I enjoyed a lot of nice surprises this month. My sister delivered a beautiful baby boy the day before Thanksgiving, erasing the memory our family held for years where that day was always the day our baby nearly died. Talk about redemption. He is a keeper and I’m thankful I had the opportunity to take a quick trip to my hometown to meet him.
Another pleasant happening was the thankful series I mentioned in my last post. There were so many new guest bloggers this year and the topics were inspiring. I looked at the stats and over 24,000 people took a peek. One day I had an open spot so I decided to share my own story, and the theme definitely drew attention. After all, not everyone can say they are thankful when they say they are thankful for rejection.
You read it right, I’m thankful when I experience rejection.
That doesn’t mean I enjoy it or look forward to it, but I’ve finally reached the place that I understand it isn’t just part of life, it’s necessary and an opportunity for me to grow. A few years ago I read Becoming Lovers: From Disciple of Christ to the Bride of Christ and I believe it was in those pages Joy Chickonoski talked about rejection meaning promotion.
Yep, you read that right, too. Rejection means promotion.
That took me a long time to understand. Not so long ago I went through a season of personal rejection that if it were possible, could have turned me inside out because it felt so brutal. It was consistent and one of the most painful times of my life. But when it started I clung to the Lord and asked for His help. I relied on His strength and became a true picture of the person being carried in the “Footprints in the Sand” poem. The more I surrendered my hurt and fears, the stronger I became. I received step-by-step direction on how to lovingly respond that I believe was Holy Spirit led. When that season reached the apex I was able to deliver truth with a peace that absolutely passed any definition man could have. I knew whatever happened next, it would be okay.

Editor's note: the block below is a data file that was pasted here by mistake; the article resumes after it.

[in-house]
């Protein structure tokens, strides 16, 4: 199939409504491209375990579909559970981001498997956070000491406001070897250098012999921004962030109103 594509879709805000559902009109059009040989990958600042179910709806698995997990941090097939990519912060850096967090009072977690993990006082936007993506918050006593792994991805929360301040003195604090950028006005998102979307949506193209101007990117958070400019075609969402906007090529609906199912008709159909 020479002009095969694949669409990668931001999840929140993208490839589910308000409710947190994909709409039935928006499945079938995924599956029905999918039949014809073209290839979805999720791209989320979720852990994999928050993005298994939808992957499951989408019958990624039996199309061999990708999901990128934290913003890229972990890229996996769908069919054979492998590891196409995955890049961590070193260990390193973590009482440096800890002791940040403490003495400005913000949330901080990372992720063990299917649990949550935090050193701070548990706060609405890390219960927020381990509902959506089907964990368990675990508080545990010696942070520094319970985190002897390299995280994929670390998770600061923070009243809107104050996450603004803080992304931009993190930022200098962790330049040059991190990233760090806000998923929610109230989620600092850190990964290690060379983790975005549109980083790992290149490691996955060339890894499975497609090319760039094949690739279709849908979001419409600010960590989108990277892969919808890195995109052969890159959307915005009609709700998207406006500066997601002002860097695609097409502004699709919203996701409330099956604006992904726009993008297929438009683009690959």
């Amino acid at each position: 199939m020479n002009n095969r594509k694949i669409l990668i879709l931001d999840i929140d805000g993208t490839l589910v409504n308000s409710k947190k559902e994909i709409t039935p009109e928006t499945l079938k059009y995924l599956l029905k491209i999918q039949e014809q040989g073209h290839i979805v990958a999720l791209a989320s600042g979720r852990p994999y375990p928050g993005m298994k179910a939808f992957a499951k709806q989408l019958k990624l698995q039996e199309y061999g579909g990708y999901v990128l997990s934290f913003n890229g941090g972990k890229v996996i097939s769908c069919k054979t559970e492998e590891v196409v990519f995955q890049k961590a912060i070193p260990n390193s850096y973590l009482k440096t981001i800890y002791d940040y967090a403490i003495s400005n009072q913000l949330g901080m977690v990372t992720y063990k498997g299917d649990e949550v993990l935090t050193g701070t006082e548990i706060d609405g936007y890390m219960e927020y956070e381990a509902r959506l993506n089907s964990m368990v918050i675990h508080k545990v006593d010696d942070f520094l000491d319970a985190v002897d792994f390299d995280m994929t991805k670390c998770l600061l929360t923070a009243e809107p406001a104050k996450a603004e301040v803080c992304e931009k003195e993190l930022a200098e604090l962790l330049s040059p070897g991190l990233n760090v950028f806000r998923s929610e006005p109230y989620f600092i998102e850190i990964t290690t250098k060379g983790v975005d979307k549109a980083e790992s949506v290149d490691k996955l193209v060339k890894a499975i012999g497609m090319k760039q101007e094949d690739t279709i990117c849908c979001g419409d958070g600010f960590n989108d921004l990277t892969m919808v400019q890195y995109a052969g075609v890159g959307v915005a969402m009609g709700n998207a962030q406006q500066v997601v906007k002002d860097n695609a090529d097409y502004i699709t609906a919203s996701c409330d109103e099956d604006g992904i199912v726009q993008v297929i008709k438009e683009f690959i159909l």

Fast forward and everyone involved in that season is better for that rejection. It was a valley experience that refined me. Since then I’ve faced writing rejection and things of that nature that I feared for decades. After thriving past that true rejection, the other kinds didn’t seem that daunting anymore. If anything, I licked my wounds, laughed, and moved on.
I read a lot and I interact with a lot of people in different circles. As Thanksgiving and Christmas approach I’m observing so many people battling rejection. Perhaps it is marriage related and custody or perhaps in-law issues. Family wounds with parents or siblings. The unemployment rate is a big factor this year to families across the country and although most of the time a layoff or job loss isn’t personal, it sure feels that way. Friendships or relationships that are barely hanging on or ended. Rejection is the understudy in a play praying the lead gets sick so they can take over.
But it doesn’t have to be that way. When I write things I’ve either recently come through it or am going through it right now. If you can relate to rejection, are you able to embrace it?
Turns out from reading the feedback, few thought about being thankful for such a thing. If you’re unemployed, can you be thankful for that “no thanks” on the job hunt? Perhaps it’s a no because something even better is ahead. Are you thankful for relationship troubles? Who knows, that adversity could be a refining fire to change your life for the better. Writers—rejection is part of the process. Are you thankful for it?
Try it. You just might find a pleasant surprise through your thankfulness.
Surrendering the good, the bad, and—maybe one day—the chocolate